Research at the University of Adelaide identified a link between a natural antioxidant called 'selenium' found in high-protein foods, and healthy ovarian follicles responsible for egg production in women.
PHD student Melanie Ceko, who made the discovery in a joint
research project, said selenium has been known to have many health benefits,
but it has never been linked to women's fertility.
"We've known for some time that selenium is
important to men's fertility, but until now no-one has researched how this
element could be involved in healthy reproduction in women," Ceko said.
Initial research conducted at the Australian Synchrotron
pinpointed the exact place selenium is located in the ovary, then turned their
attention to the selenoprotein known as GPX1.
"It was there that we noticed the element selenium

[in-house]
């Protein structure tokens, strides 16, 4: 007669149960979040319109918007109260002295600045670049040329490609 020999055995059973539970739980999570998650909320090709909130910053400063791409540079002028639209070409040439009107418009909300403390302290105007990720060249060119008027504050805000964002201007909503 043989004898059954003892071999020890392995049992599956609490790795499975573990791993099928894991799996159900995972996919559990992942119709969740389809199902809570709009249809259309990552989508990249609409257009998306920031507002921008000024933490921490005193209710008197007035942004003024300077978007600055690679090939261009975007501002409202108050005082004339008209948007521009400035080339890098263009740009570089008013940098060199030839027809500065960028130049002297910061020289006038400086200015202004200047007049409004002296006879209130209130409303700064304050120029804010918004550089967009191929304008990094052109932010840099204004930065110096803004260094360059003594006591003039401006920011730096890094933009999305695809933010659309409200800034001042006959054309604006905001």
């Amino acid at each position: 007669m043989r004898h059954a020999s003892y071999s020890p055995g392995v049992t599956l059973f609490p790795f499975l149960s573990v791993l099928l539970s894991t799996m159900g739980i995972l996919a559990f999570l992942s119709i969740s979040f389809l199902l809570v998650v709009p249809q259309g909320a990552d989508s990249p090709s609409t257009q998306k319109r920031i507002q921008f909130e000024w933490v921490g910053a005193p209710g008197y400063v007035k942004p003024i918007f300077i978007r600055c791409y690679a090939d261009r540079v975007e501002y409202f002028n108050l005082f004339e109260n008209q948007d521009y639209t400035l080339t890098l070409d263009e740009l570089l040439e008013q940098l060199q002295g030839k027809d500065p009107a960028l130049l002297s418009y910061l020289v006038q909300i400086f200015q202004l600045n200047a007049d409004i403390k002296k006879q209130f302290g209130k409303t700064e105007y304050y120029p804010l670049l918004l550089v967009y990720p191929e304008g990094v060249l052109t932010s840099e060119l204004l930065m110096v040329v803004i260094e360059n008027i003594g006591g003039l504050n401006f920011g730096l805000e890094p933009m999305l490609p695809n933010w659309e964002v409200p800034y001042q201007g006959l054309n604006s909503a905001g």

plays an important role. GPX1 is quite heavily influenced by your dietary
intake of selenium so if you weren't eating enough selenium in your food it's
quite likely that your GPX1 levels would drop down," Ceko said.
"It could mean that follicle which would otherwise
go on to release an egg is missing out on that essential protein formation that
it needs there."
While selenium deficiency is not usually a problem in
Western diets people who avoid certain food groups or eat food mainly grown on
selenium-deficient soils are most at risk.
Ceko warns however that further research is needed to
better understand how selenium levels can be optimised for women trying to
"Too much selenium can also be toxic, so it isn't
just a case of taking multiple supplements," she said.
Written by Cathryn Kempe